Apprenticeship Standards & Frameworks

The UK has different apprenticeship standards and frameworks, depending on the country where your business is based. Although this means four different systems, they have a lot in common.

To find out more about which standards and frameworks apply to you, and the funding available, click on the country below.

Funding information

All UK employers with annual pay bills of more than £3 million now pay an apprenticeship levy. In England, you can have a digital levy account, but this isn’t available in Northern Ireland, Scotland or Wales. If you operate across all four nations, you will pay a contribution based on your total number of UK employees.

As Apprenticeships policy is a devolved matter there are four different systems operating across the United Kingdom, although with many common themes. The levy will be paid by employers across the UK. So employers who operate across the devolved nations will pay their contribution based on their total number of UK employees.

Find your country below to see specific programmes

Frequently Asked Questions

  • Why take on an apprentice?

    Apprenticeships benefit both you and your apprentice. An apprentice is likely to be in the early stages of their career, and their enthusiasm and willingness to develop in your workplace make them a great addition to your team. In turn, they’ll learn valuable professional and technical skills they can’t get from a degree – all while earning.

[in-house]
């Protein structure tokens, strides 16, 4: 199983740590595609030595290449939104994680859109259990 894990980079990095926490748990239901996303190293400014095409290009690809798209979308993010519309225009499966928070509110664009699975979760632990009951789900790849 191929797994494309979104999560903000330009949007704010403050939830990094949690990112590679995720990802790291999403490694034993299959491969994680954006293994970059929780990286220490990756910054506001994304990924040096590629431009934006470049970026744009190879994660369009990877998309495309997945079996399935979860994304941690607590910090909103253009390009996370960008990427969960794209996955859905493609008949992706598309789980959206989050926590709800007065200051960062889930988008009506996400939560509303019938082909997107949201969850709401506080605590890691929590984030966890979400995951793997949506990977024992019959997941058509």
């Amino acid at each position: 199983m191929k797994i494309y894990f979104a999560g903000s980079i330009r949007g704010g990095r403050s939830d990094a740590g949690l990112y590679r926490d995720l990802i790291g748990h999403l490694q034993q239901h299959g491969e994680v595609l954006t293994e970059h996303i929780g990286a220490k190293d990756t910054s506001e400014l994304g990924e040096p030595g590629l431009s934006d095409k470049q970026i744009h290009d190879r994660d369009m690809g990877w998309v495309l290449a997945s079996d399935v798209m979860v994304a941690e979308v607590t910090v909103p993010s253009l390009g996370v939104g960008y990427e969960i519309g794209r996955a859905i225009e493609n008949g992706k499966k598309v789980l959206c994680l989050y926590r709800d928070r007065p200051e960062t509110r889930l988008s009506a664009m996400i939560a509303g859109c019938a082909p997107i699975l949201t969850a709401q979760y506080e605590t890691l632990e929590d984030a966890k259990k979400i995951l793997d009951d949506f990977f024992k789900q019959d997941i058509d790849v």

• What is an apprenticeship programme?

    • Apprenticeships are training programmes for employees aged 16 and over, helping them gain and develop skills and knowledge relevant to their career aspirations and the needs of their employer.
    • They have time limits (minimum of 12 months) and are based on skills, and will often include qualifications. New apprenticeships have an assessment at the end, which measures the capability of an apprentice.
    • The Institute for Apprenticeships oversees all apprenticeships, looking at the suitability of the training suggested for each job role and ensuring multiple apprenticeship options aren’t developed for the same job.
    • All apprenticeships are designed to develop skills within a job role. Many also contain professional qualifications to help build knowledge and understanding of specific sectors.
  • What is 20% off-the-job training?

    The requirement for 20% ‘off-the-job training’ is not as onerous as you might think, and does not necessarily mean you will have to release your apprentice one day a week to sit in a classroom. Training is an essential part of an apprenticeship and must take place during employed time. Employers may find that what they offer as part of their existing learning and development delivery counts towards the 20%. For example, revision towards CII exams, use of insurance/Broker/Financial Assess and attendance at Local Institute events.